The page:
ICO planning data loss penalties for multiple firms

The Information Commissioner’s Office (ICO) has said that it is gearing up to hand out historic fines against various businesses and organisations which it has found to be in breach of the rules of the Data Protection Act after the loss or theft of private information.

The ICO’s David Smith said that by imposing these fines, it would send out a message to all firms, showing that the consequences of improper security and data handling policies would be severe.

Mr Smith told V3.co.uk that many observers had questioned whether or not the ICO would actually use new powers and hand out significant fines to offending firms. He explained that impending action would prove that it does not stand for businesses who do not meet the data protection standards expected of them.

Mr Smith would not divulge any information relating to the businesses being targeted by the ICO, but promised that further details would be published online with relative speed.

The ICO’s detractors have not only complained that it has failed to use its powers to fine with any kind of frequency, but have also pointed out that the half a million pound maximum, which was introduced earlier in the year, cannot be seen as a significant sum by the largest businesses who have the potential to suffer from the biggest data loss incidents.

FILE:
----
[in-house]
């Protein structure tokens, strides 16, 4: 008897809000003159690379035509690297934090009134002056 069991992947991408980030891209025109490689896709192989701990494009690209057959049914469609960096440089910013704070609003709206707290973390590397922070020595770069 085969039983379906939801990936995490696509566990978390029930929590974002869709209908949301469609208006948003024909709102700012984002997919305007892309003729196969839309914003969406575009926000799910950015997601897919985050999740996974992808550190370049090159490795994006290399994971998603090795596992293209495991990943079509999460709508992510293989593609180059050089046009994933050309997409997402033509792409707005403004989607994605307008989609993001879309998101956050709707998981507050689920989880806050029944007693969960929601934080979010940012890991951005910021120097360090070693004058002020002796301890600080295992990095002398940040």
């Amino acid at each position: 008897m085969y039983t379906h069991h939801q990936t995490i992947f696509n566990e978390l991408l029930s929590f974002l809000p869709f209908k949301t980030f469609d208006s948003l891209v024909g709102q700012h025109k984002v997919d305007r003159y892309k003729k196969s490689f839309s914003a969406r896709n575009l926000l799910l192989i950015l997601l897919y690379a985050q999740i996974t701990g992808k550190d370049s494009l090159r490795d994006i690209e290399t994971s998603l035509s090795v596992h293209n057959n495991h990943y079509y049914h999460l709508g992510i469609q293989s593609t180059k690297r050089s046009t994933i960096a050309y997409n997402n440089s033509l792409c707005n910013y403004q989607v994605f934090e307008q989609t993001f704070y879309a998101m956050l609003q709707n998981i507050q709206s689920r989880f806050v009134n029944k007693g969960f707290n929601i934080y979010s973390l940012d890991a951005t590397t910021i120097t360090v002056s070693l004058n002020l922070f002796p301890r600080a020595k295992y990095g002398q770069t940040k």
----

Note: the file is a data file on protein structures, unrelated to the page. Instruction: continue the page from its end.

The ICO wants to see businesses and organisations take responsibility for the data which they are charged with protecting and Mr Smith said that firms would also need to adhere to data retention limits and erase personal details after the expiry of the agreed upon term, rather than clinging to old information for as long as possible.

The most divisive aspect of Mr Smith’s statement was an allusion to home phone and broadband provider TalkTalk, which recently got into hot water, because it was monitoring the web activities of users, in order to test a new anti-malware service. Mr Smith said that firms could not get away with acting in a clandestine manner just because they were conducting a trial.

The ICO aims to make data protection more transparent, so that ordinary people can be assured that their information will be kept safe, without having to scour the terms and conditions of a given service.

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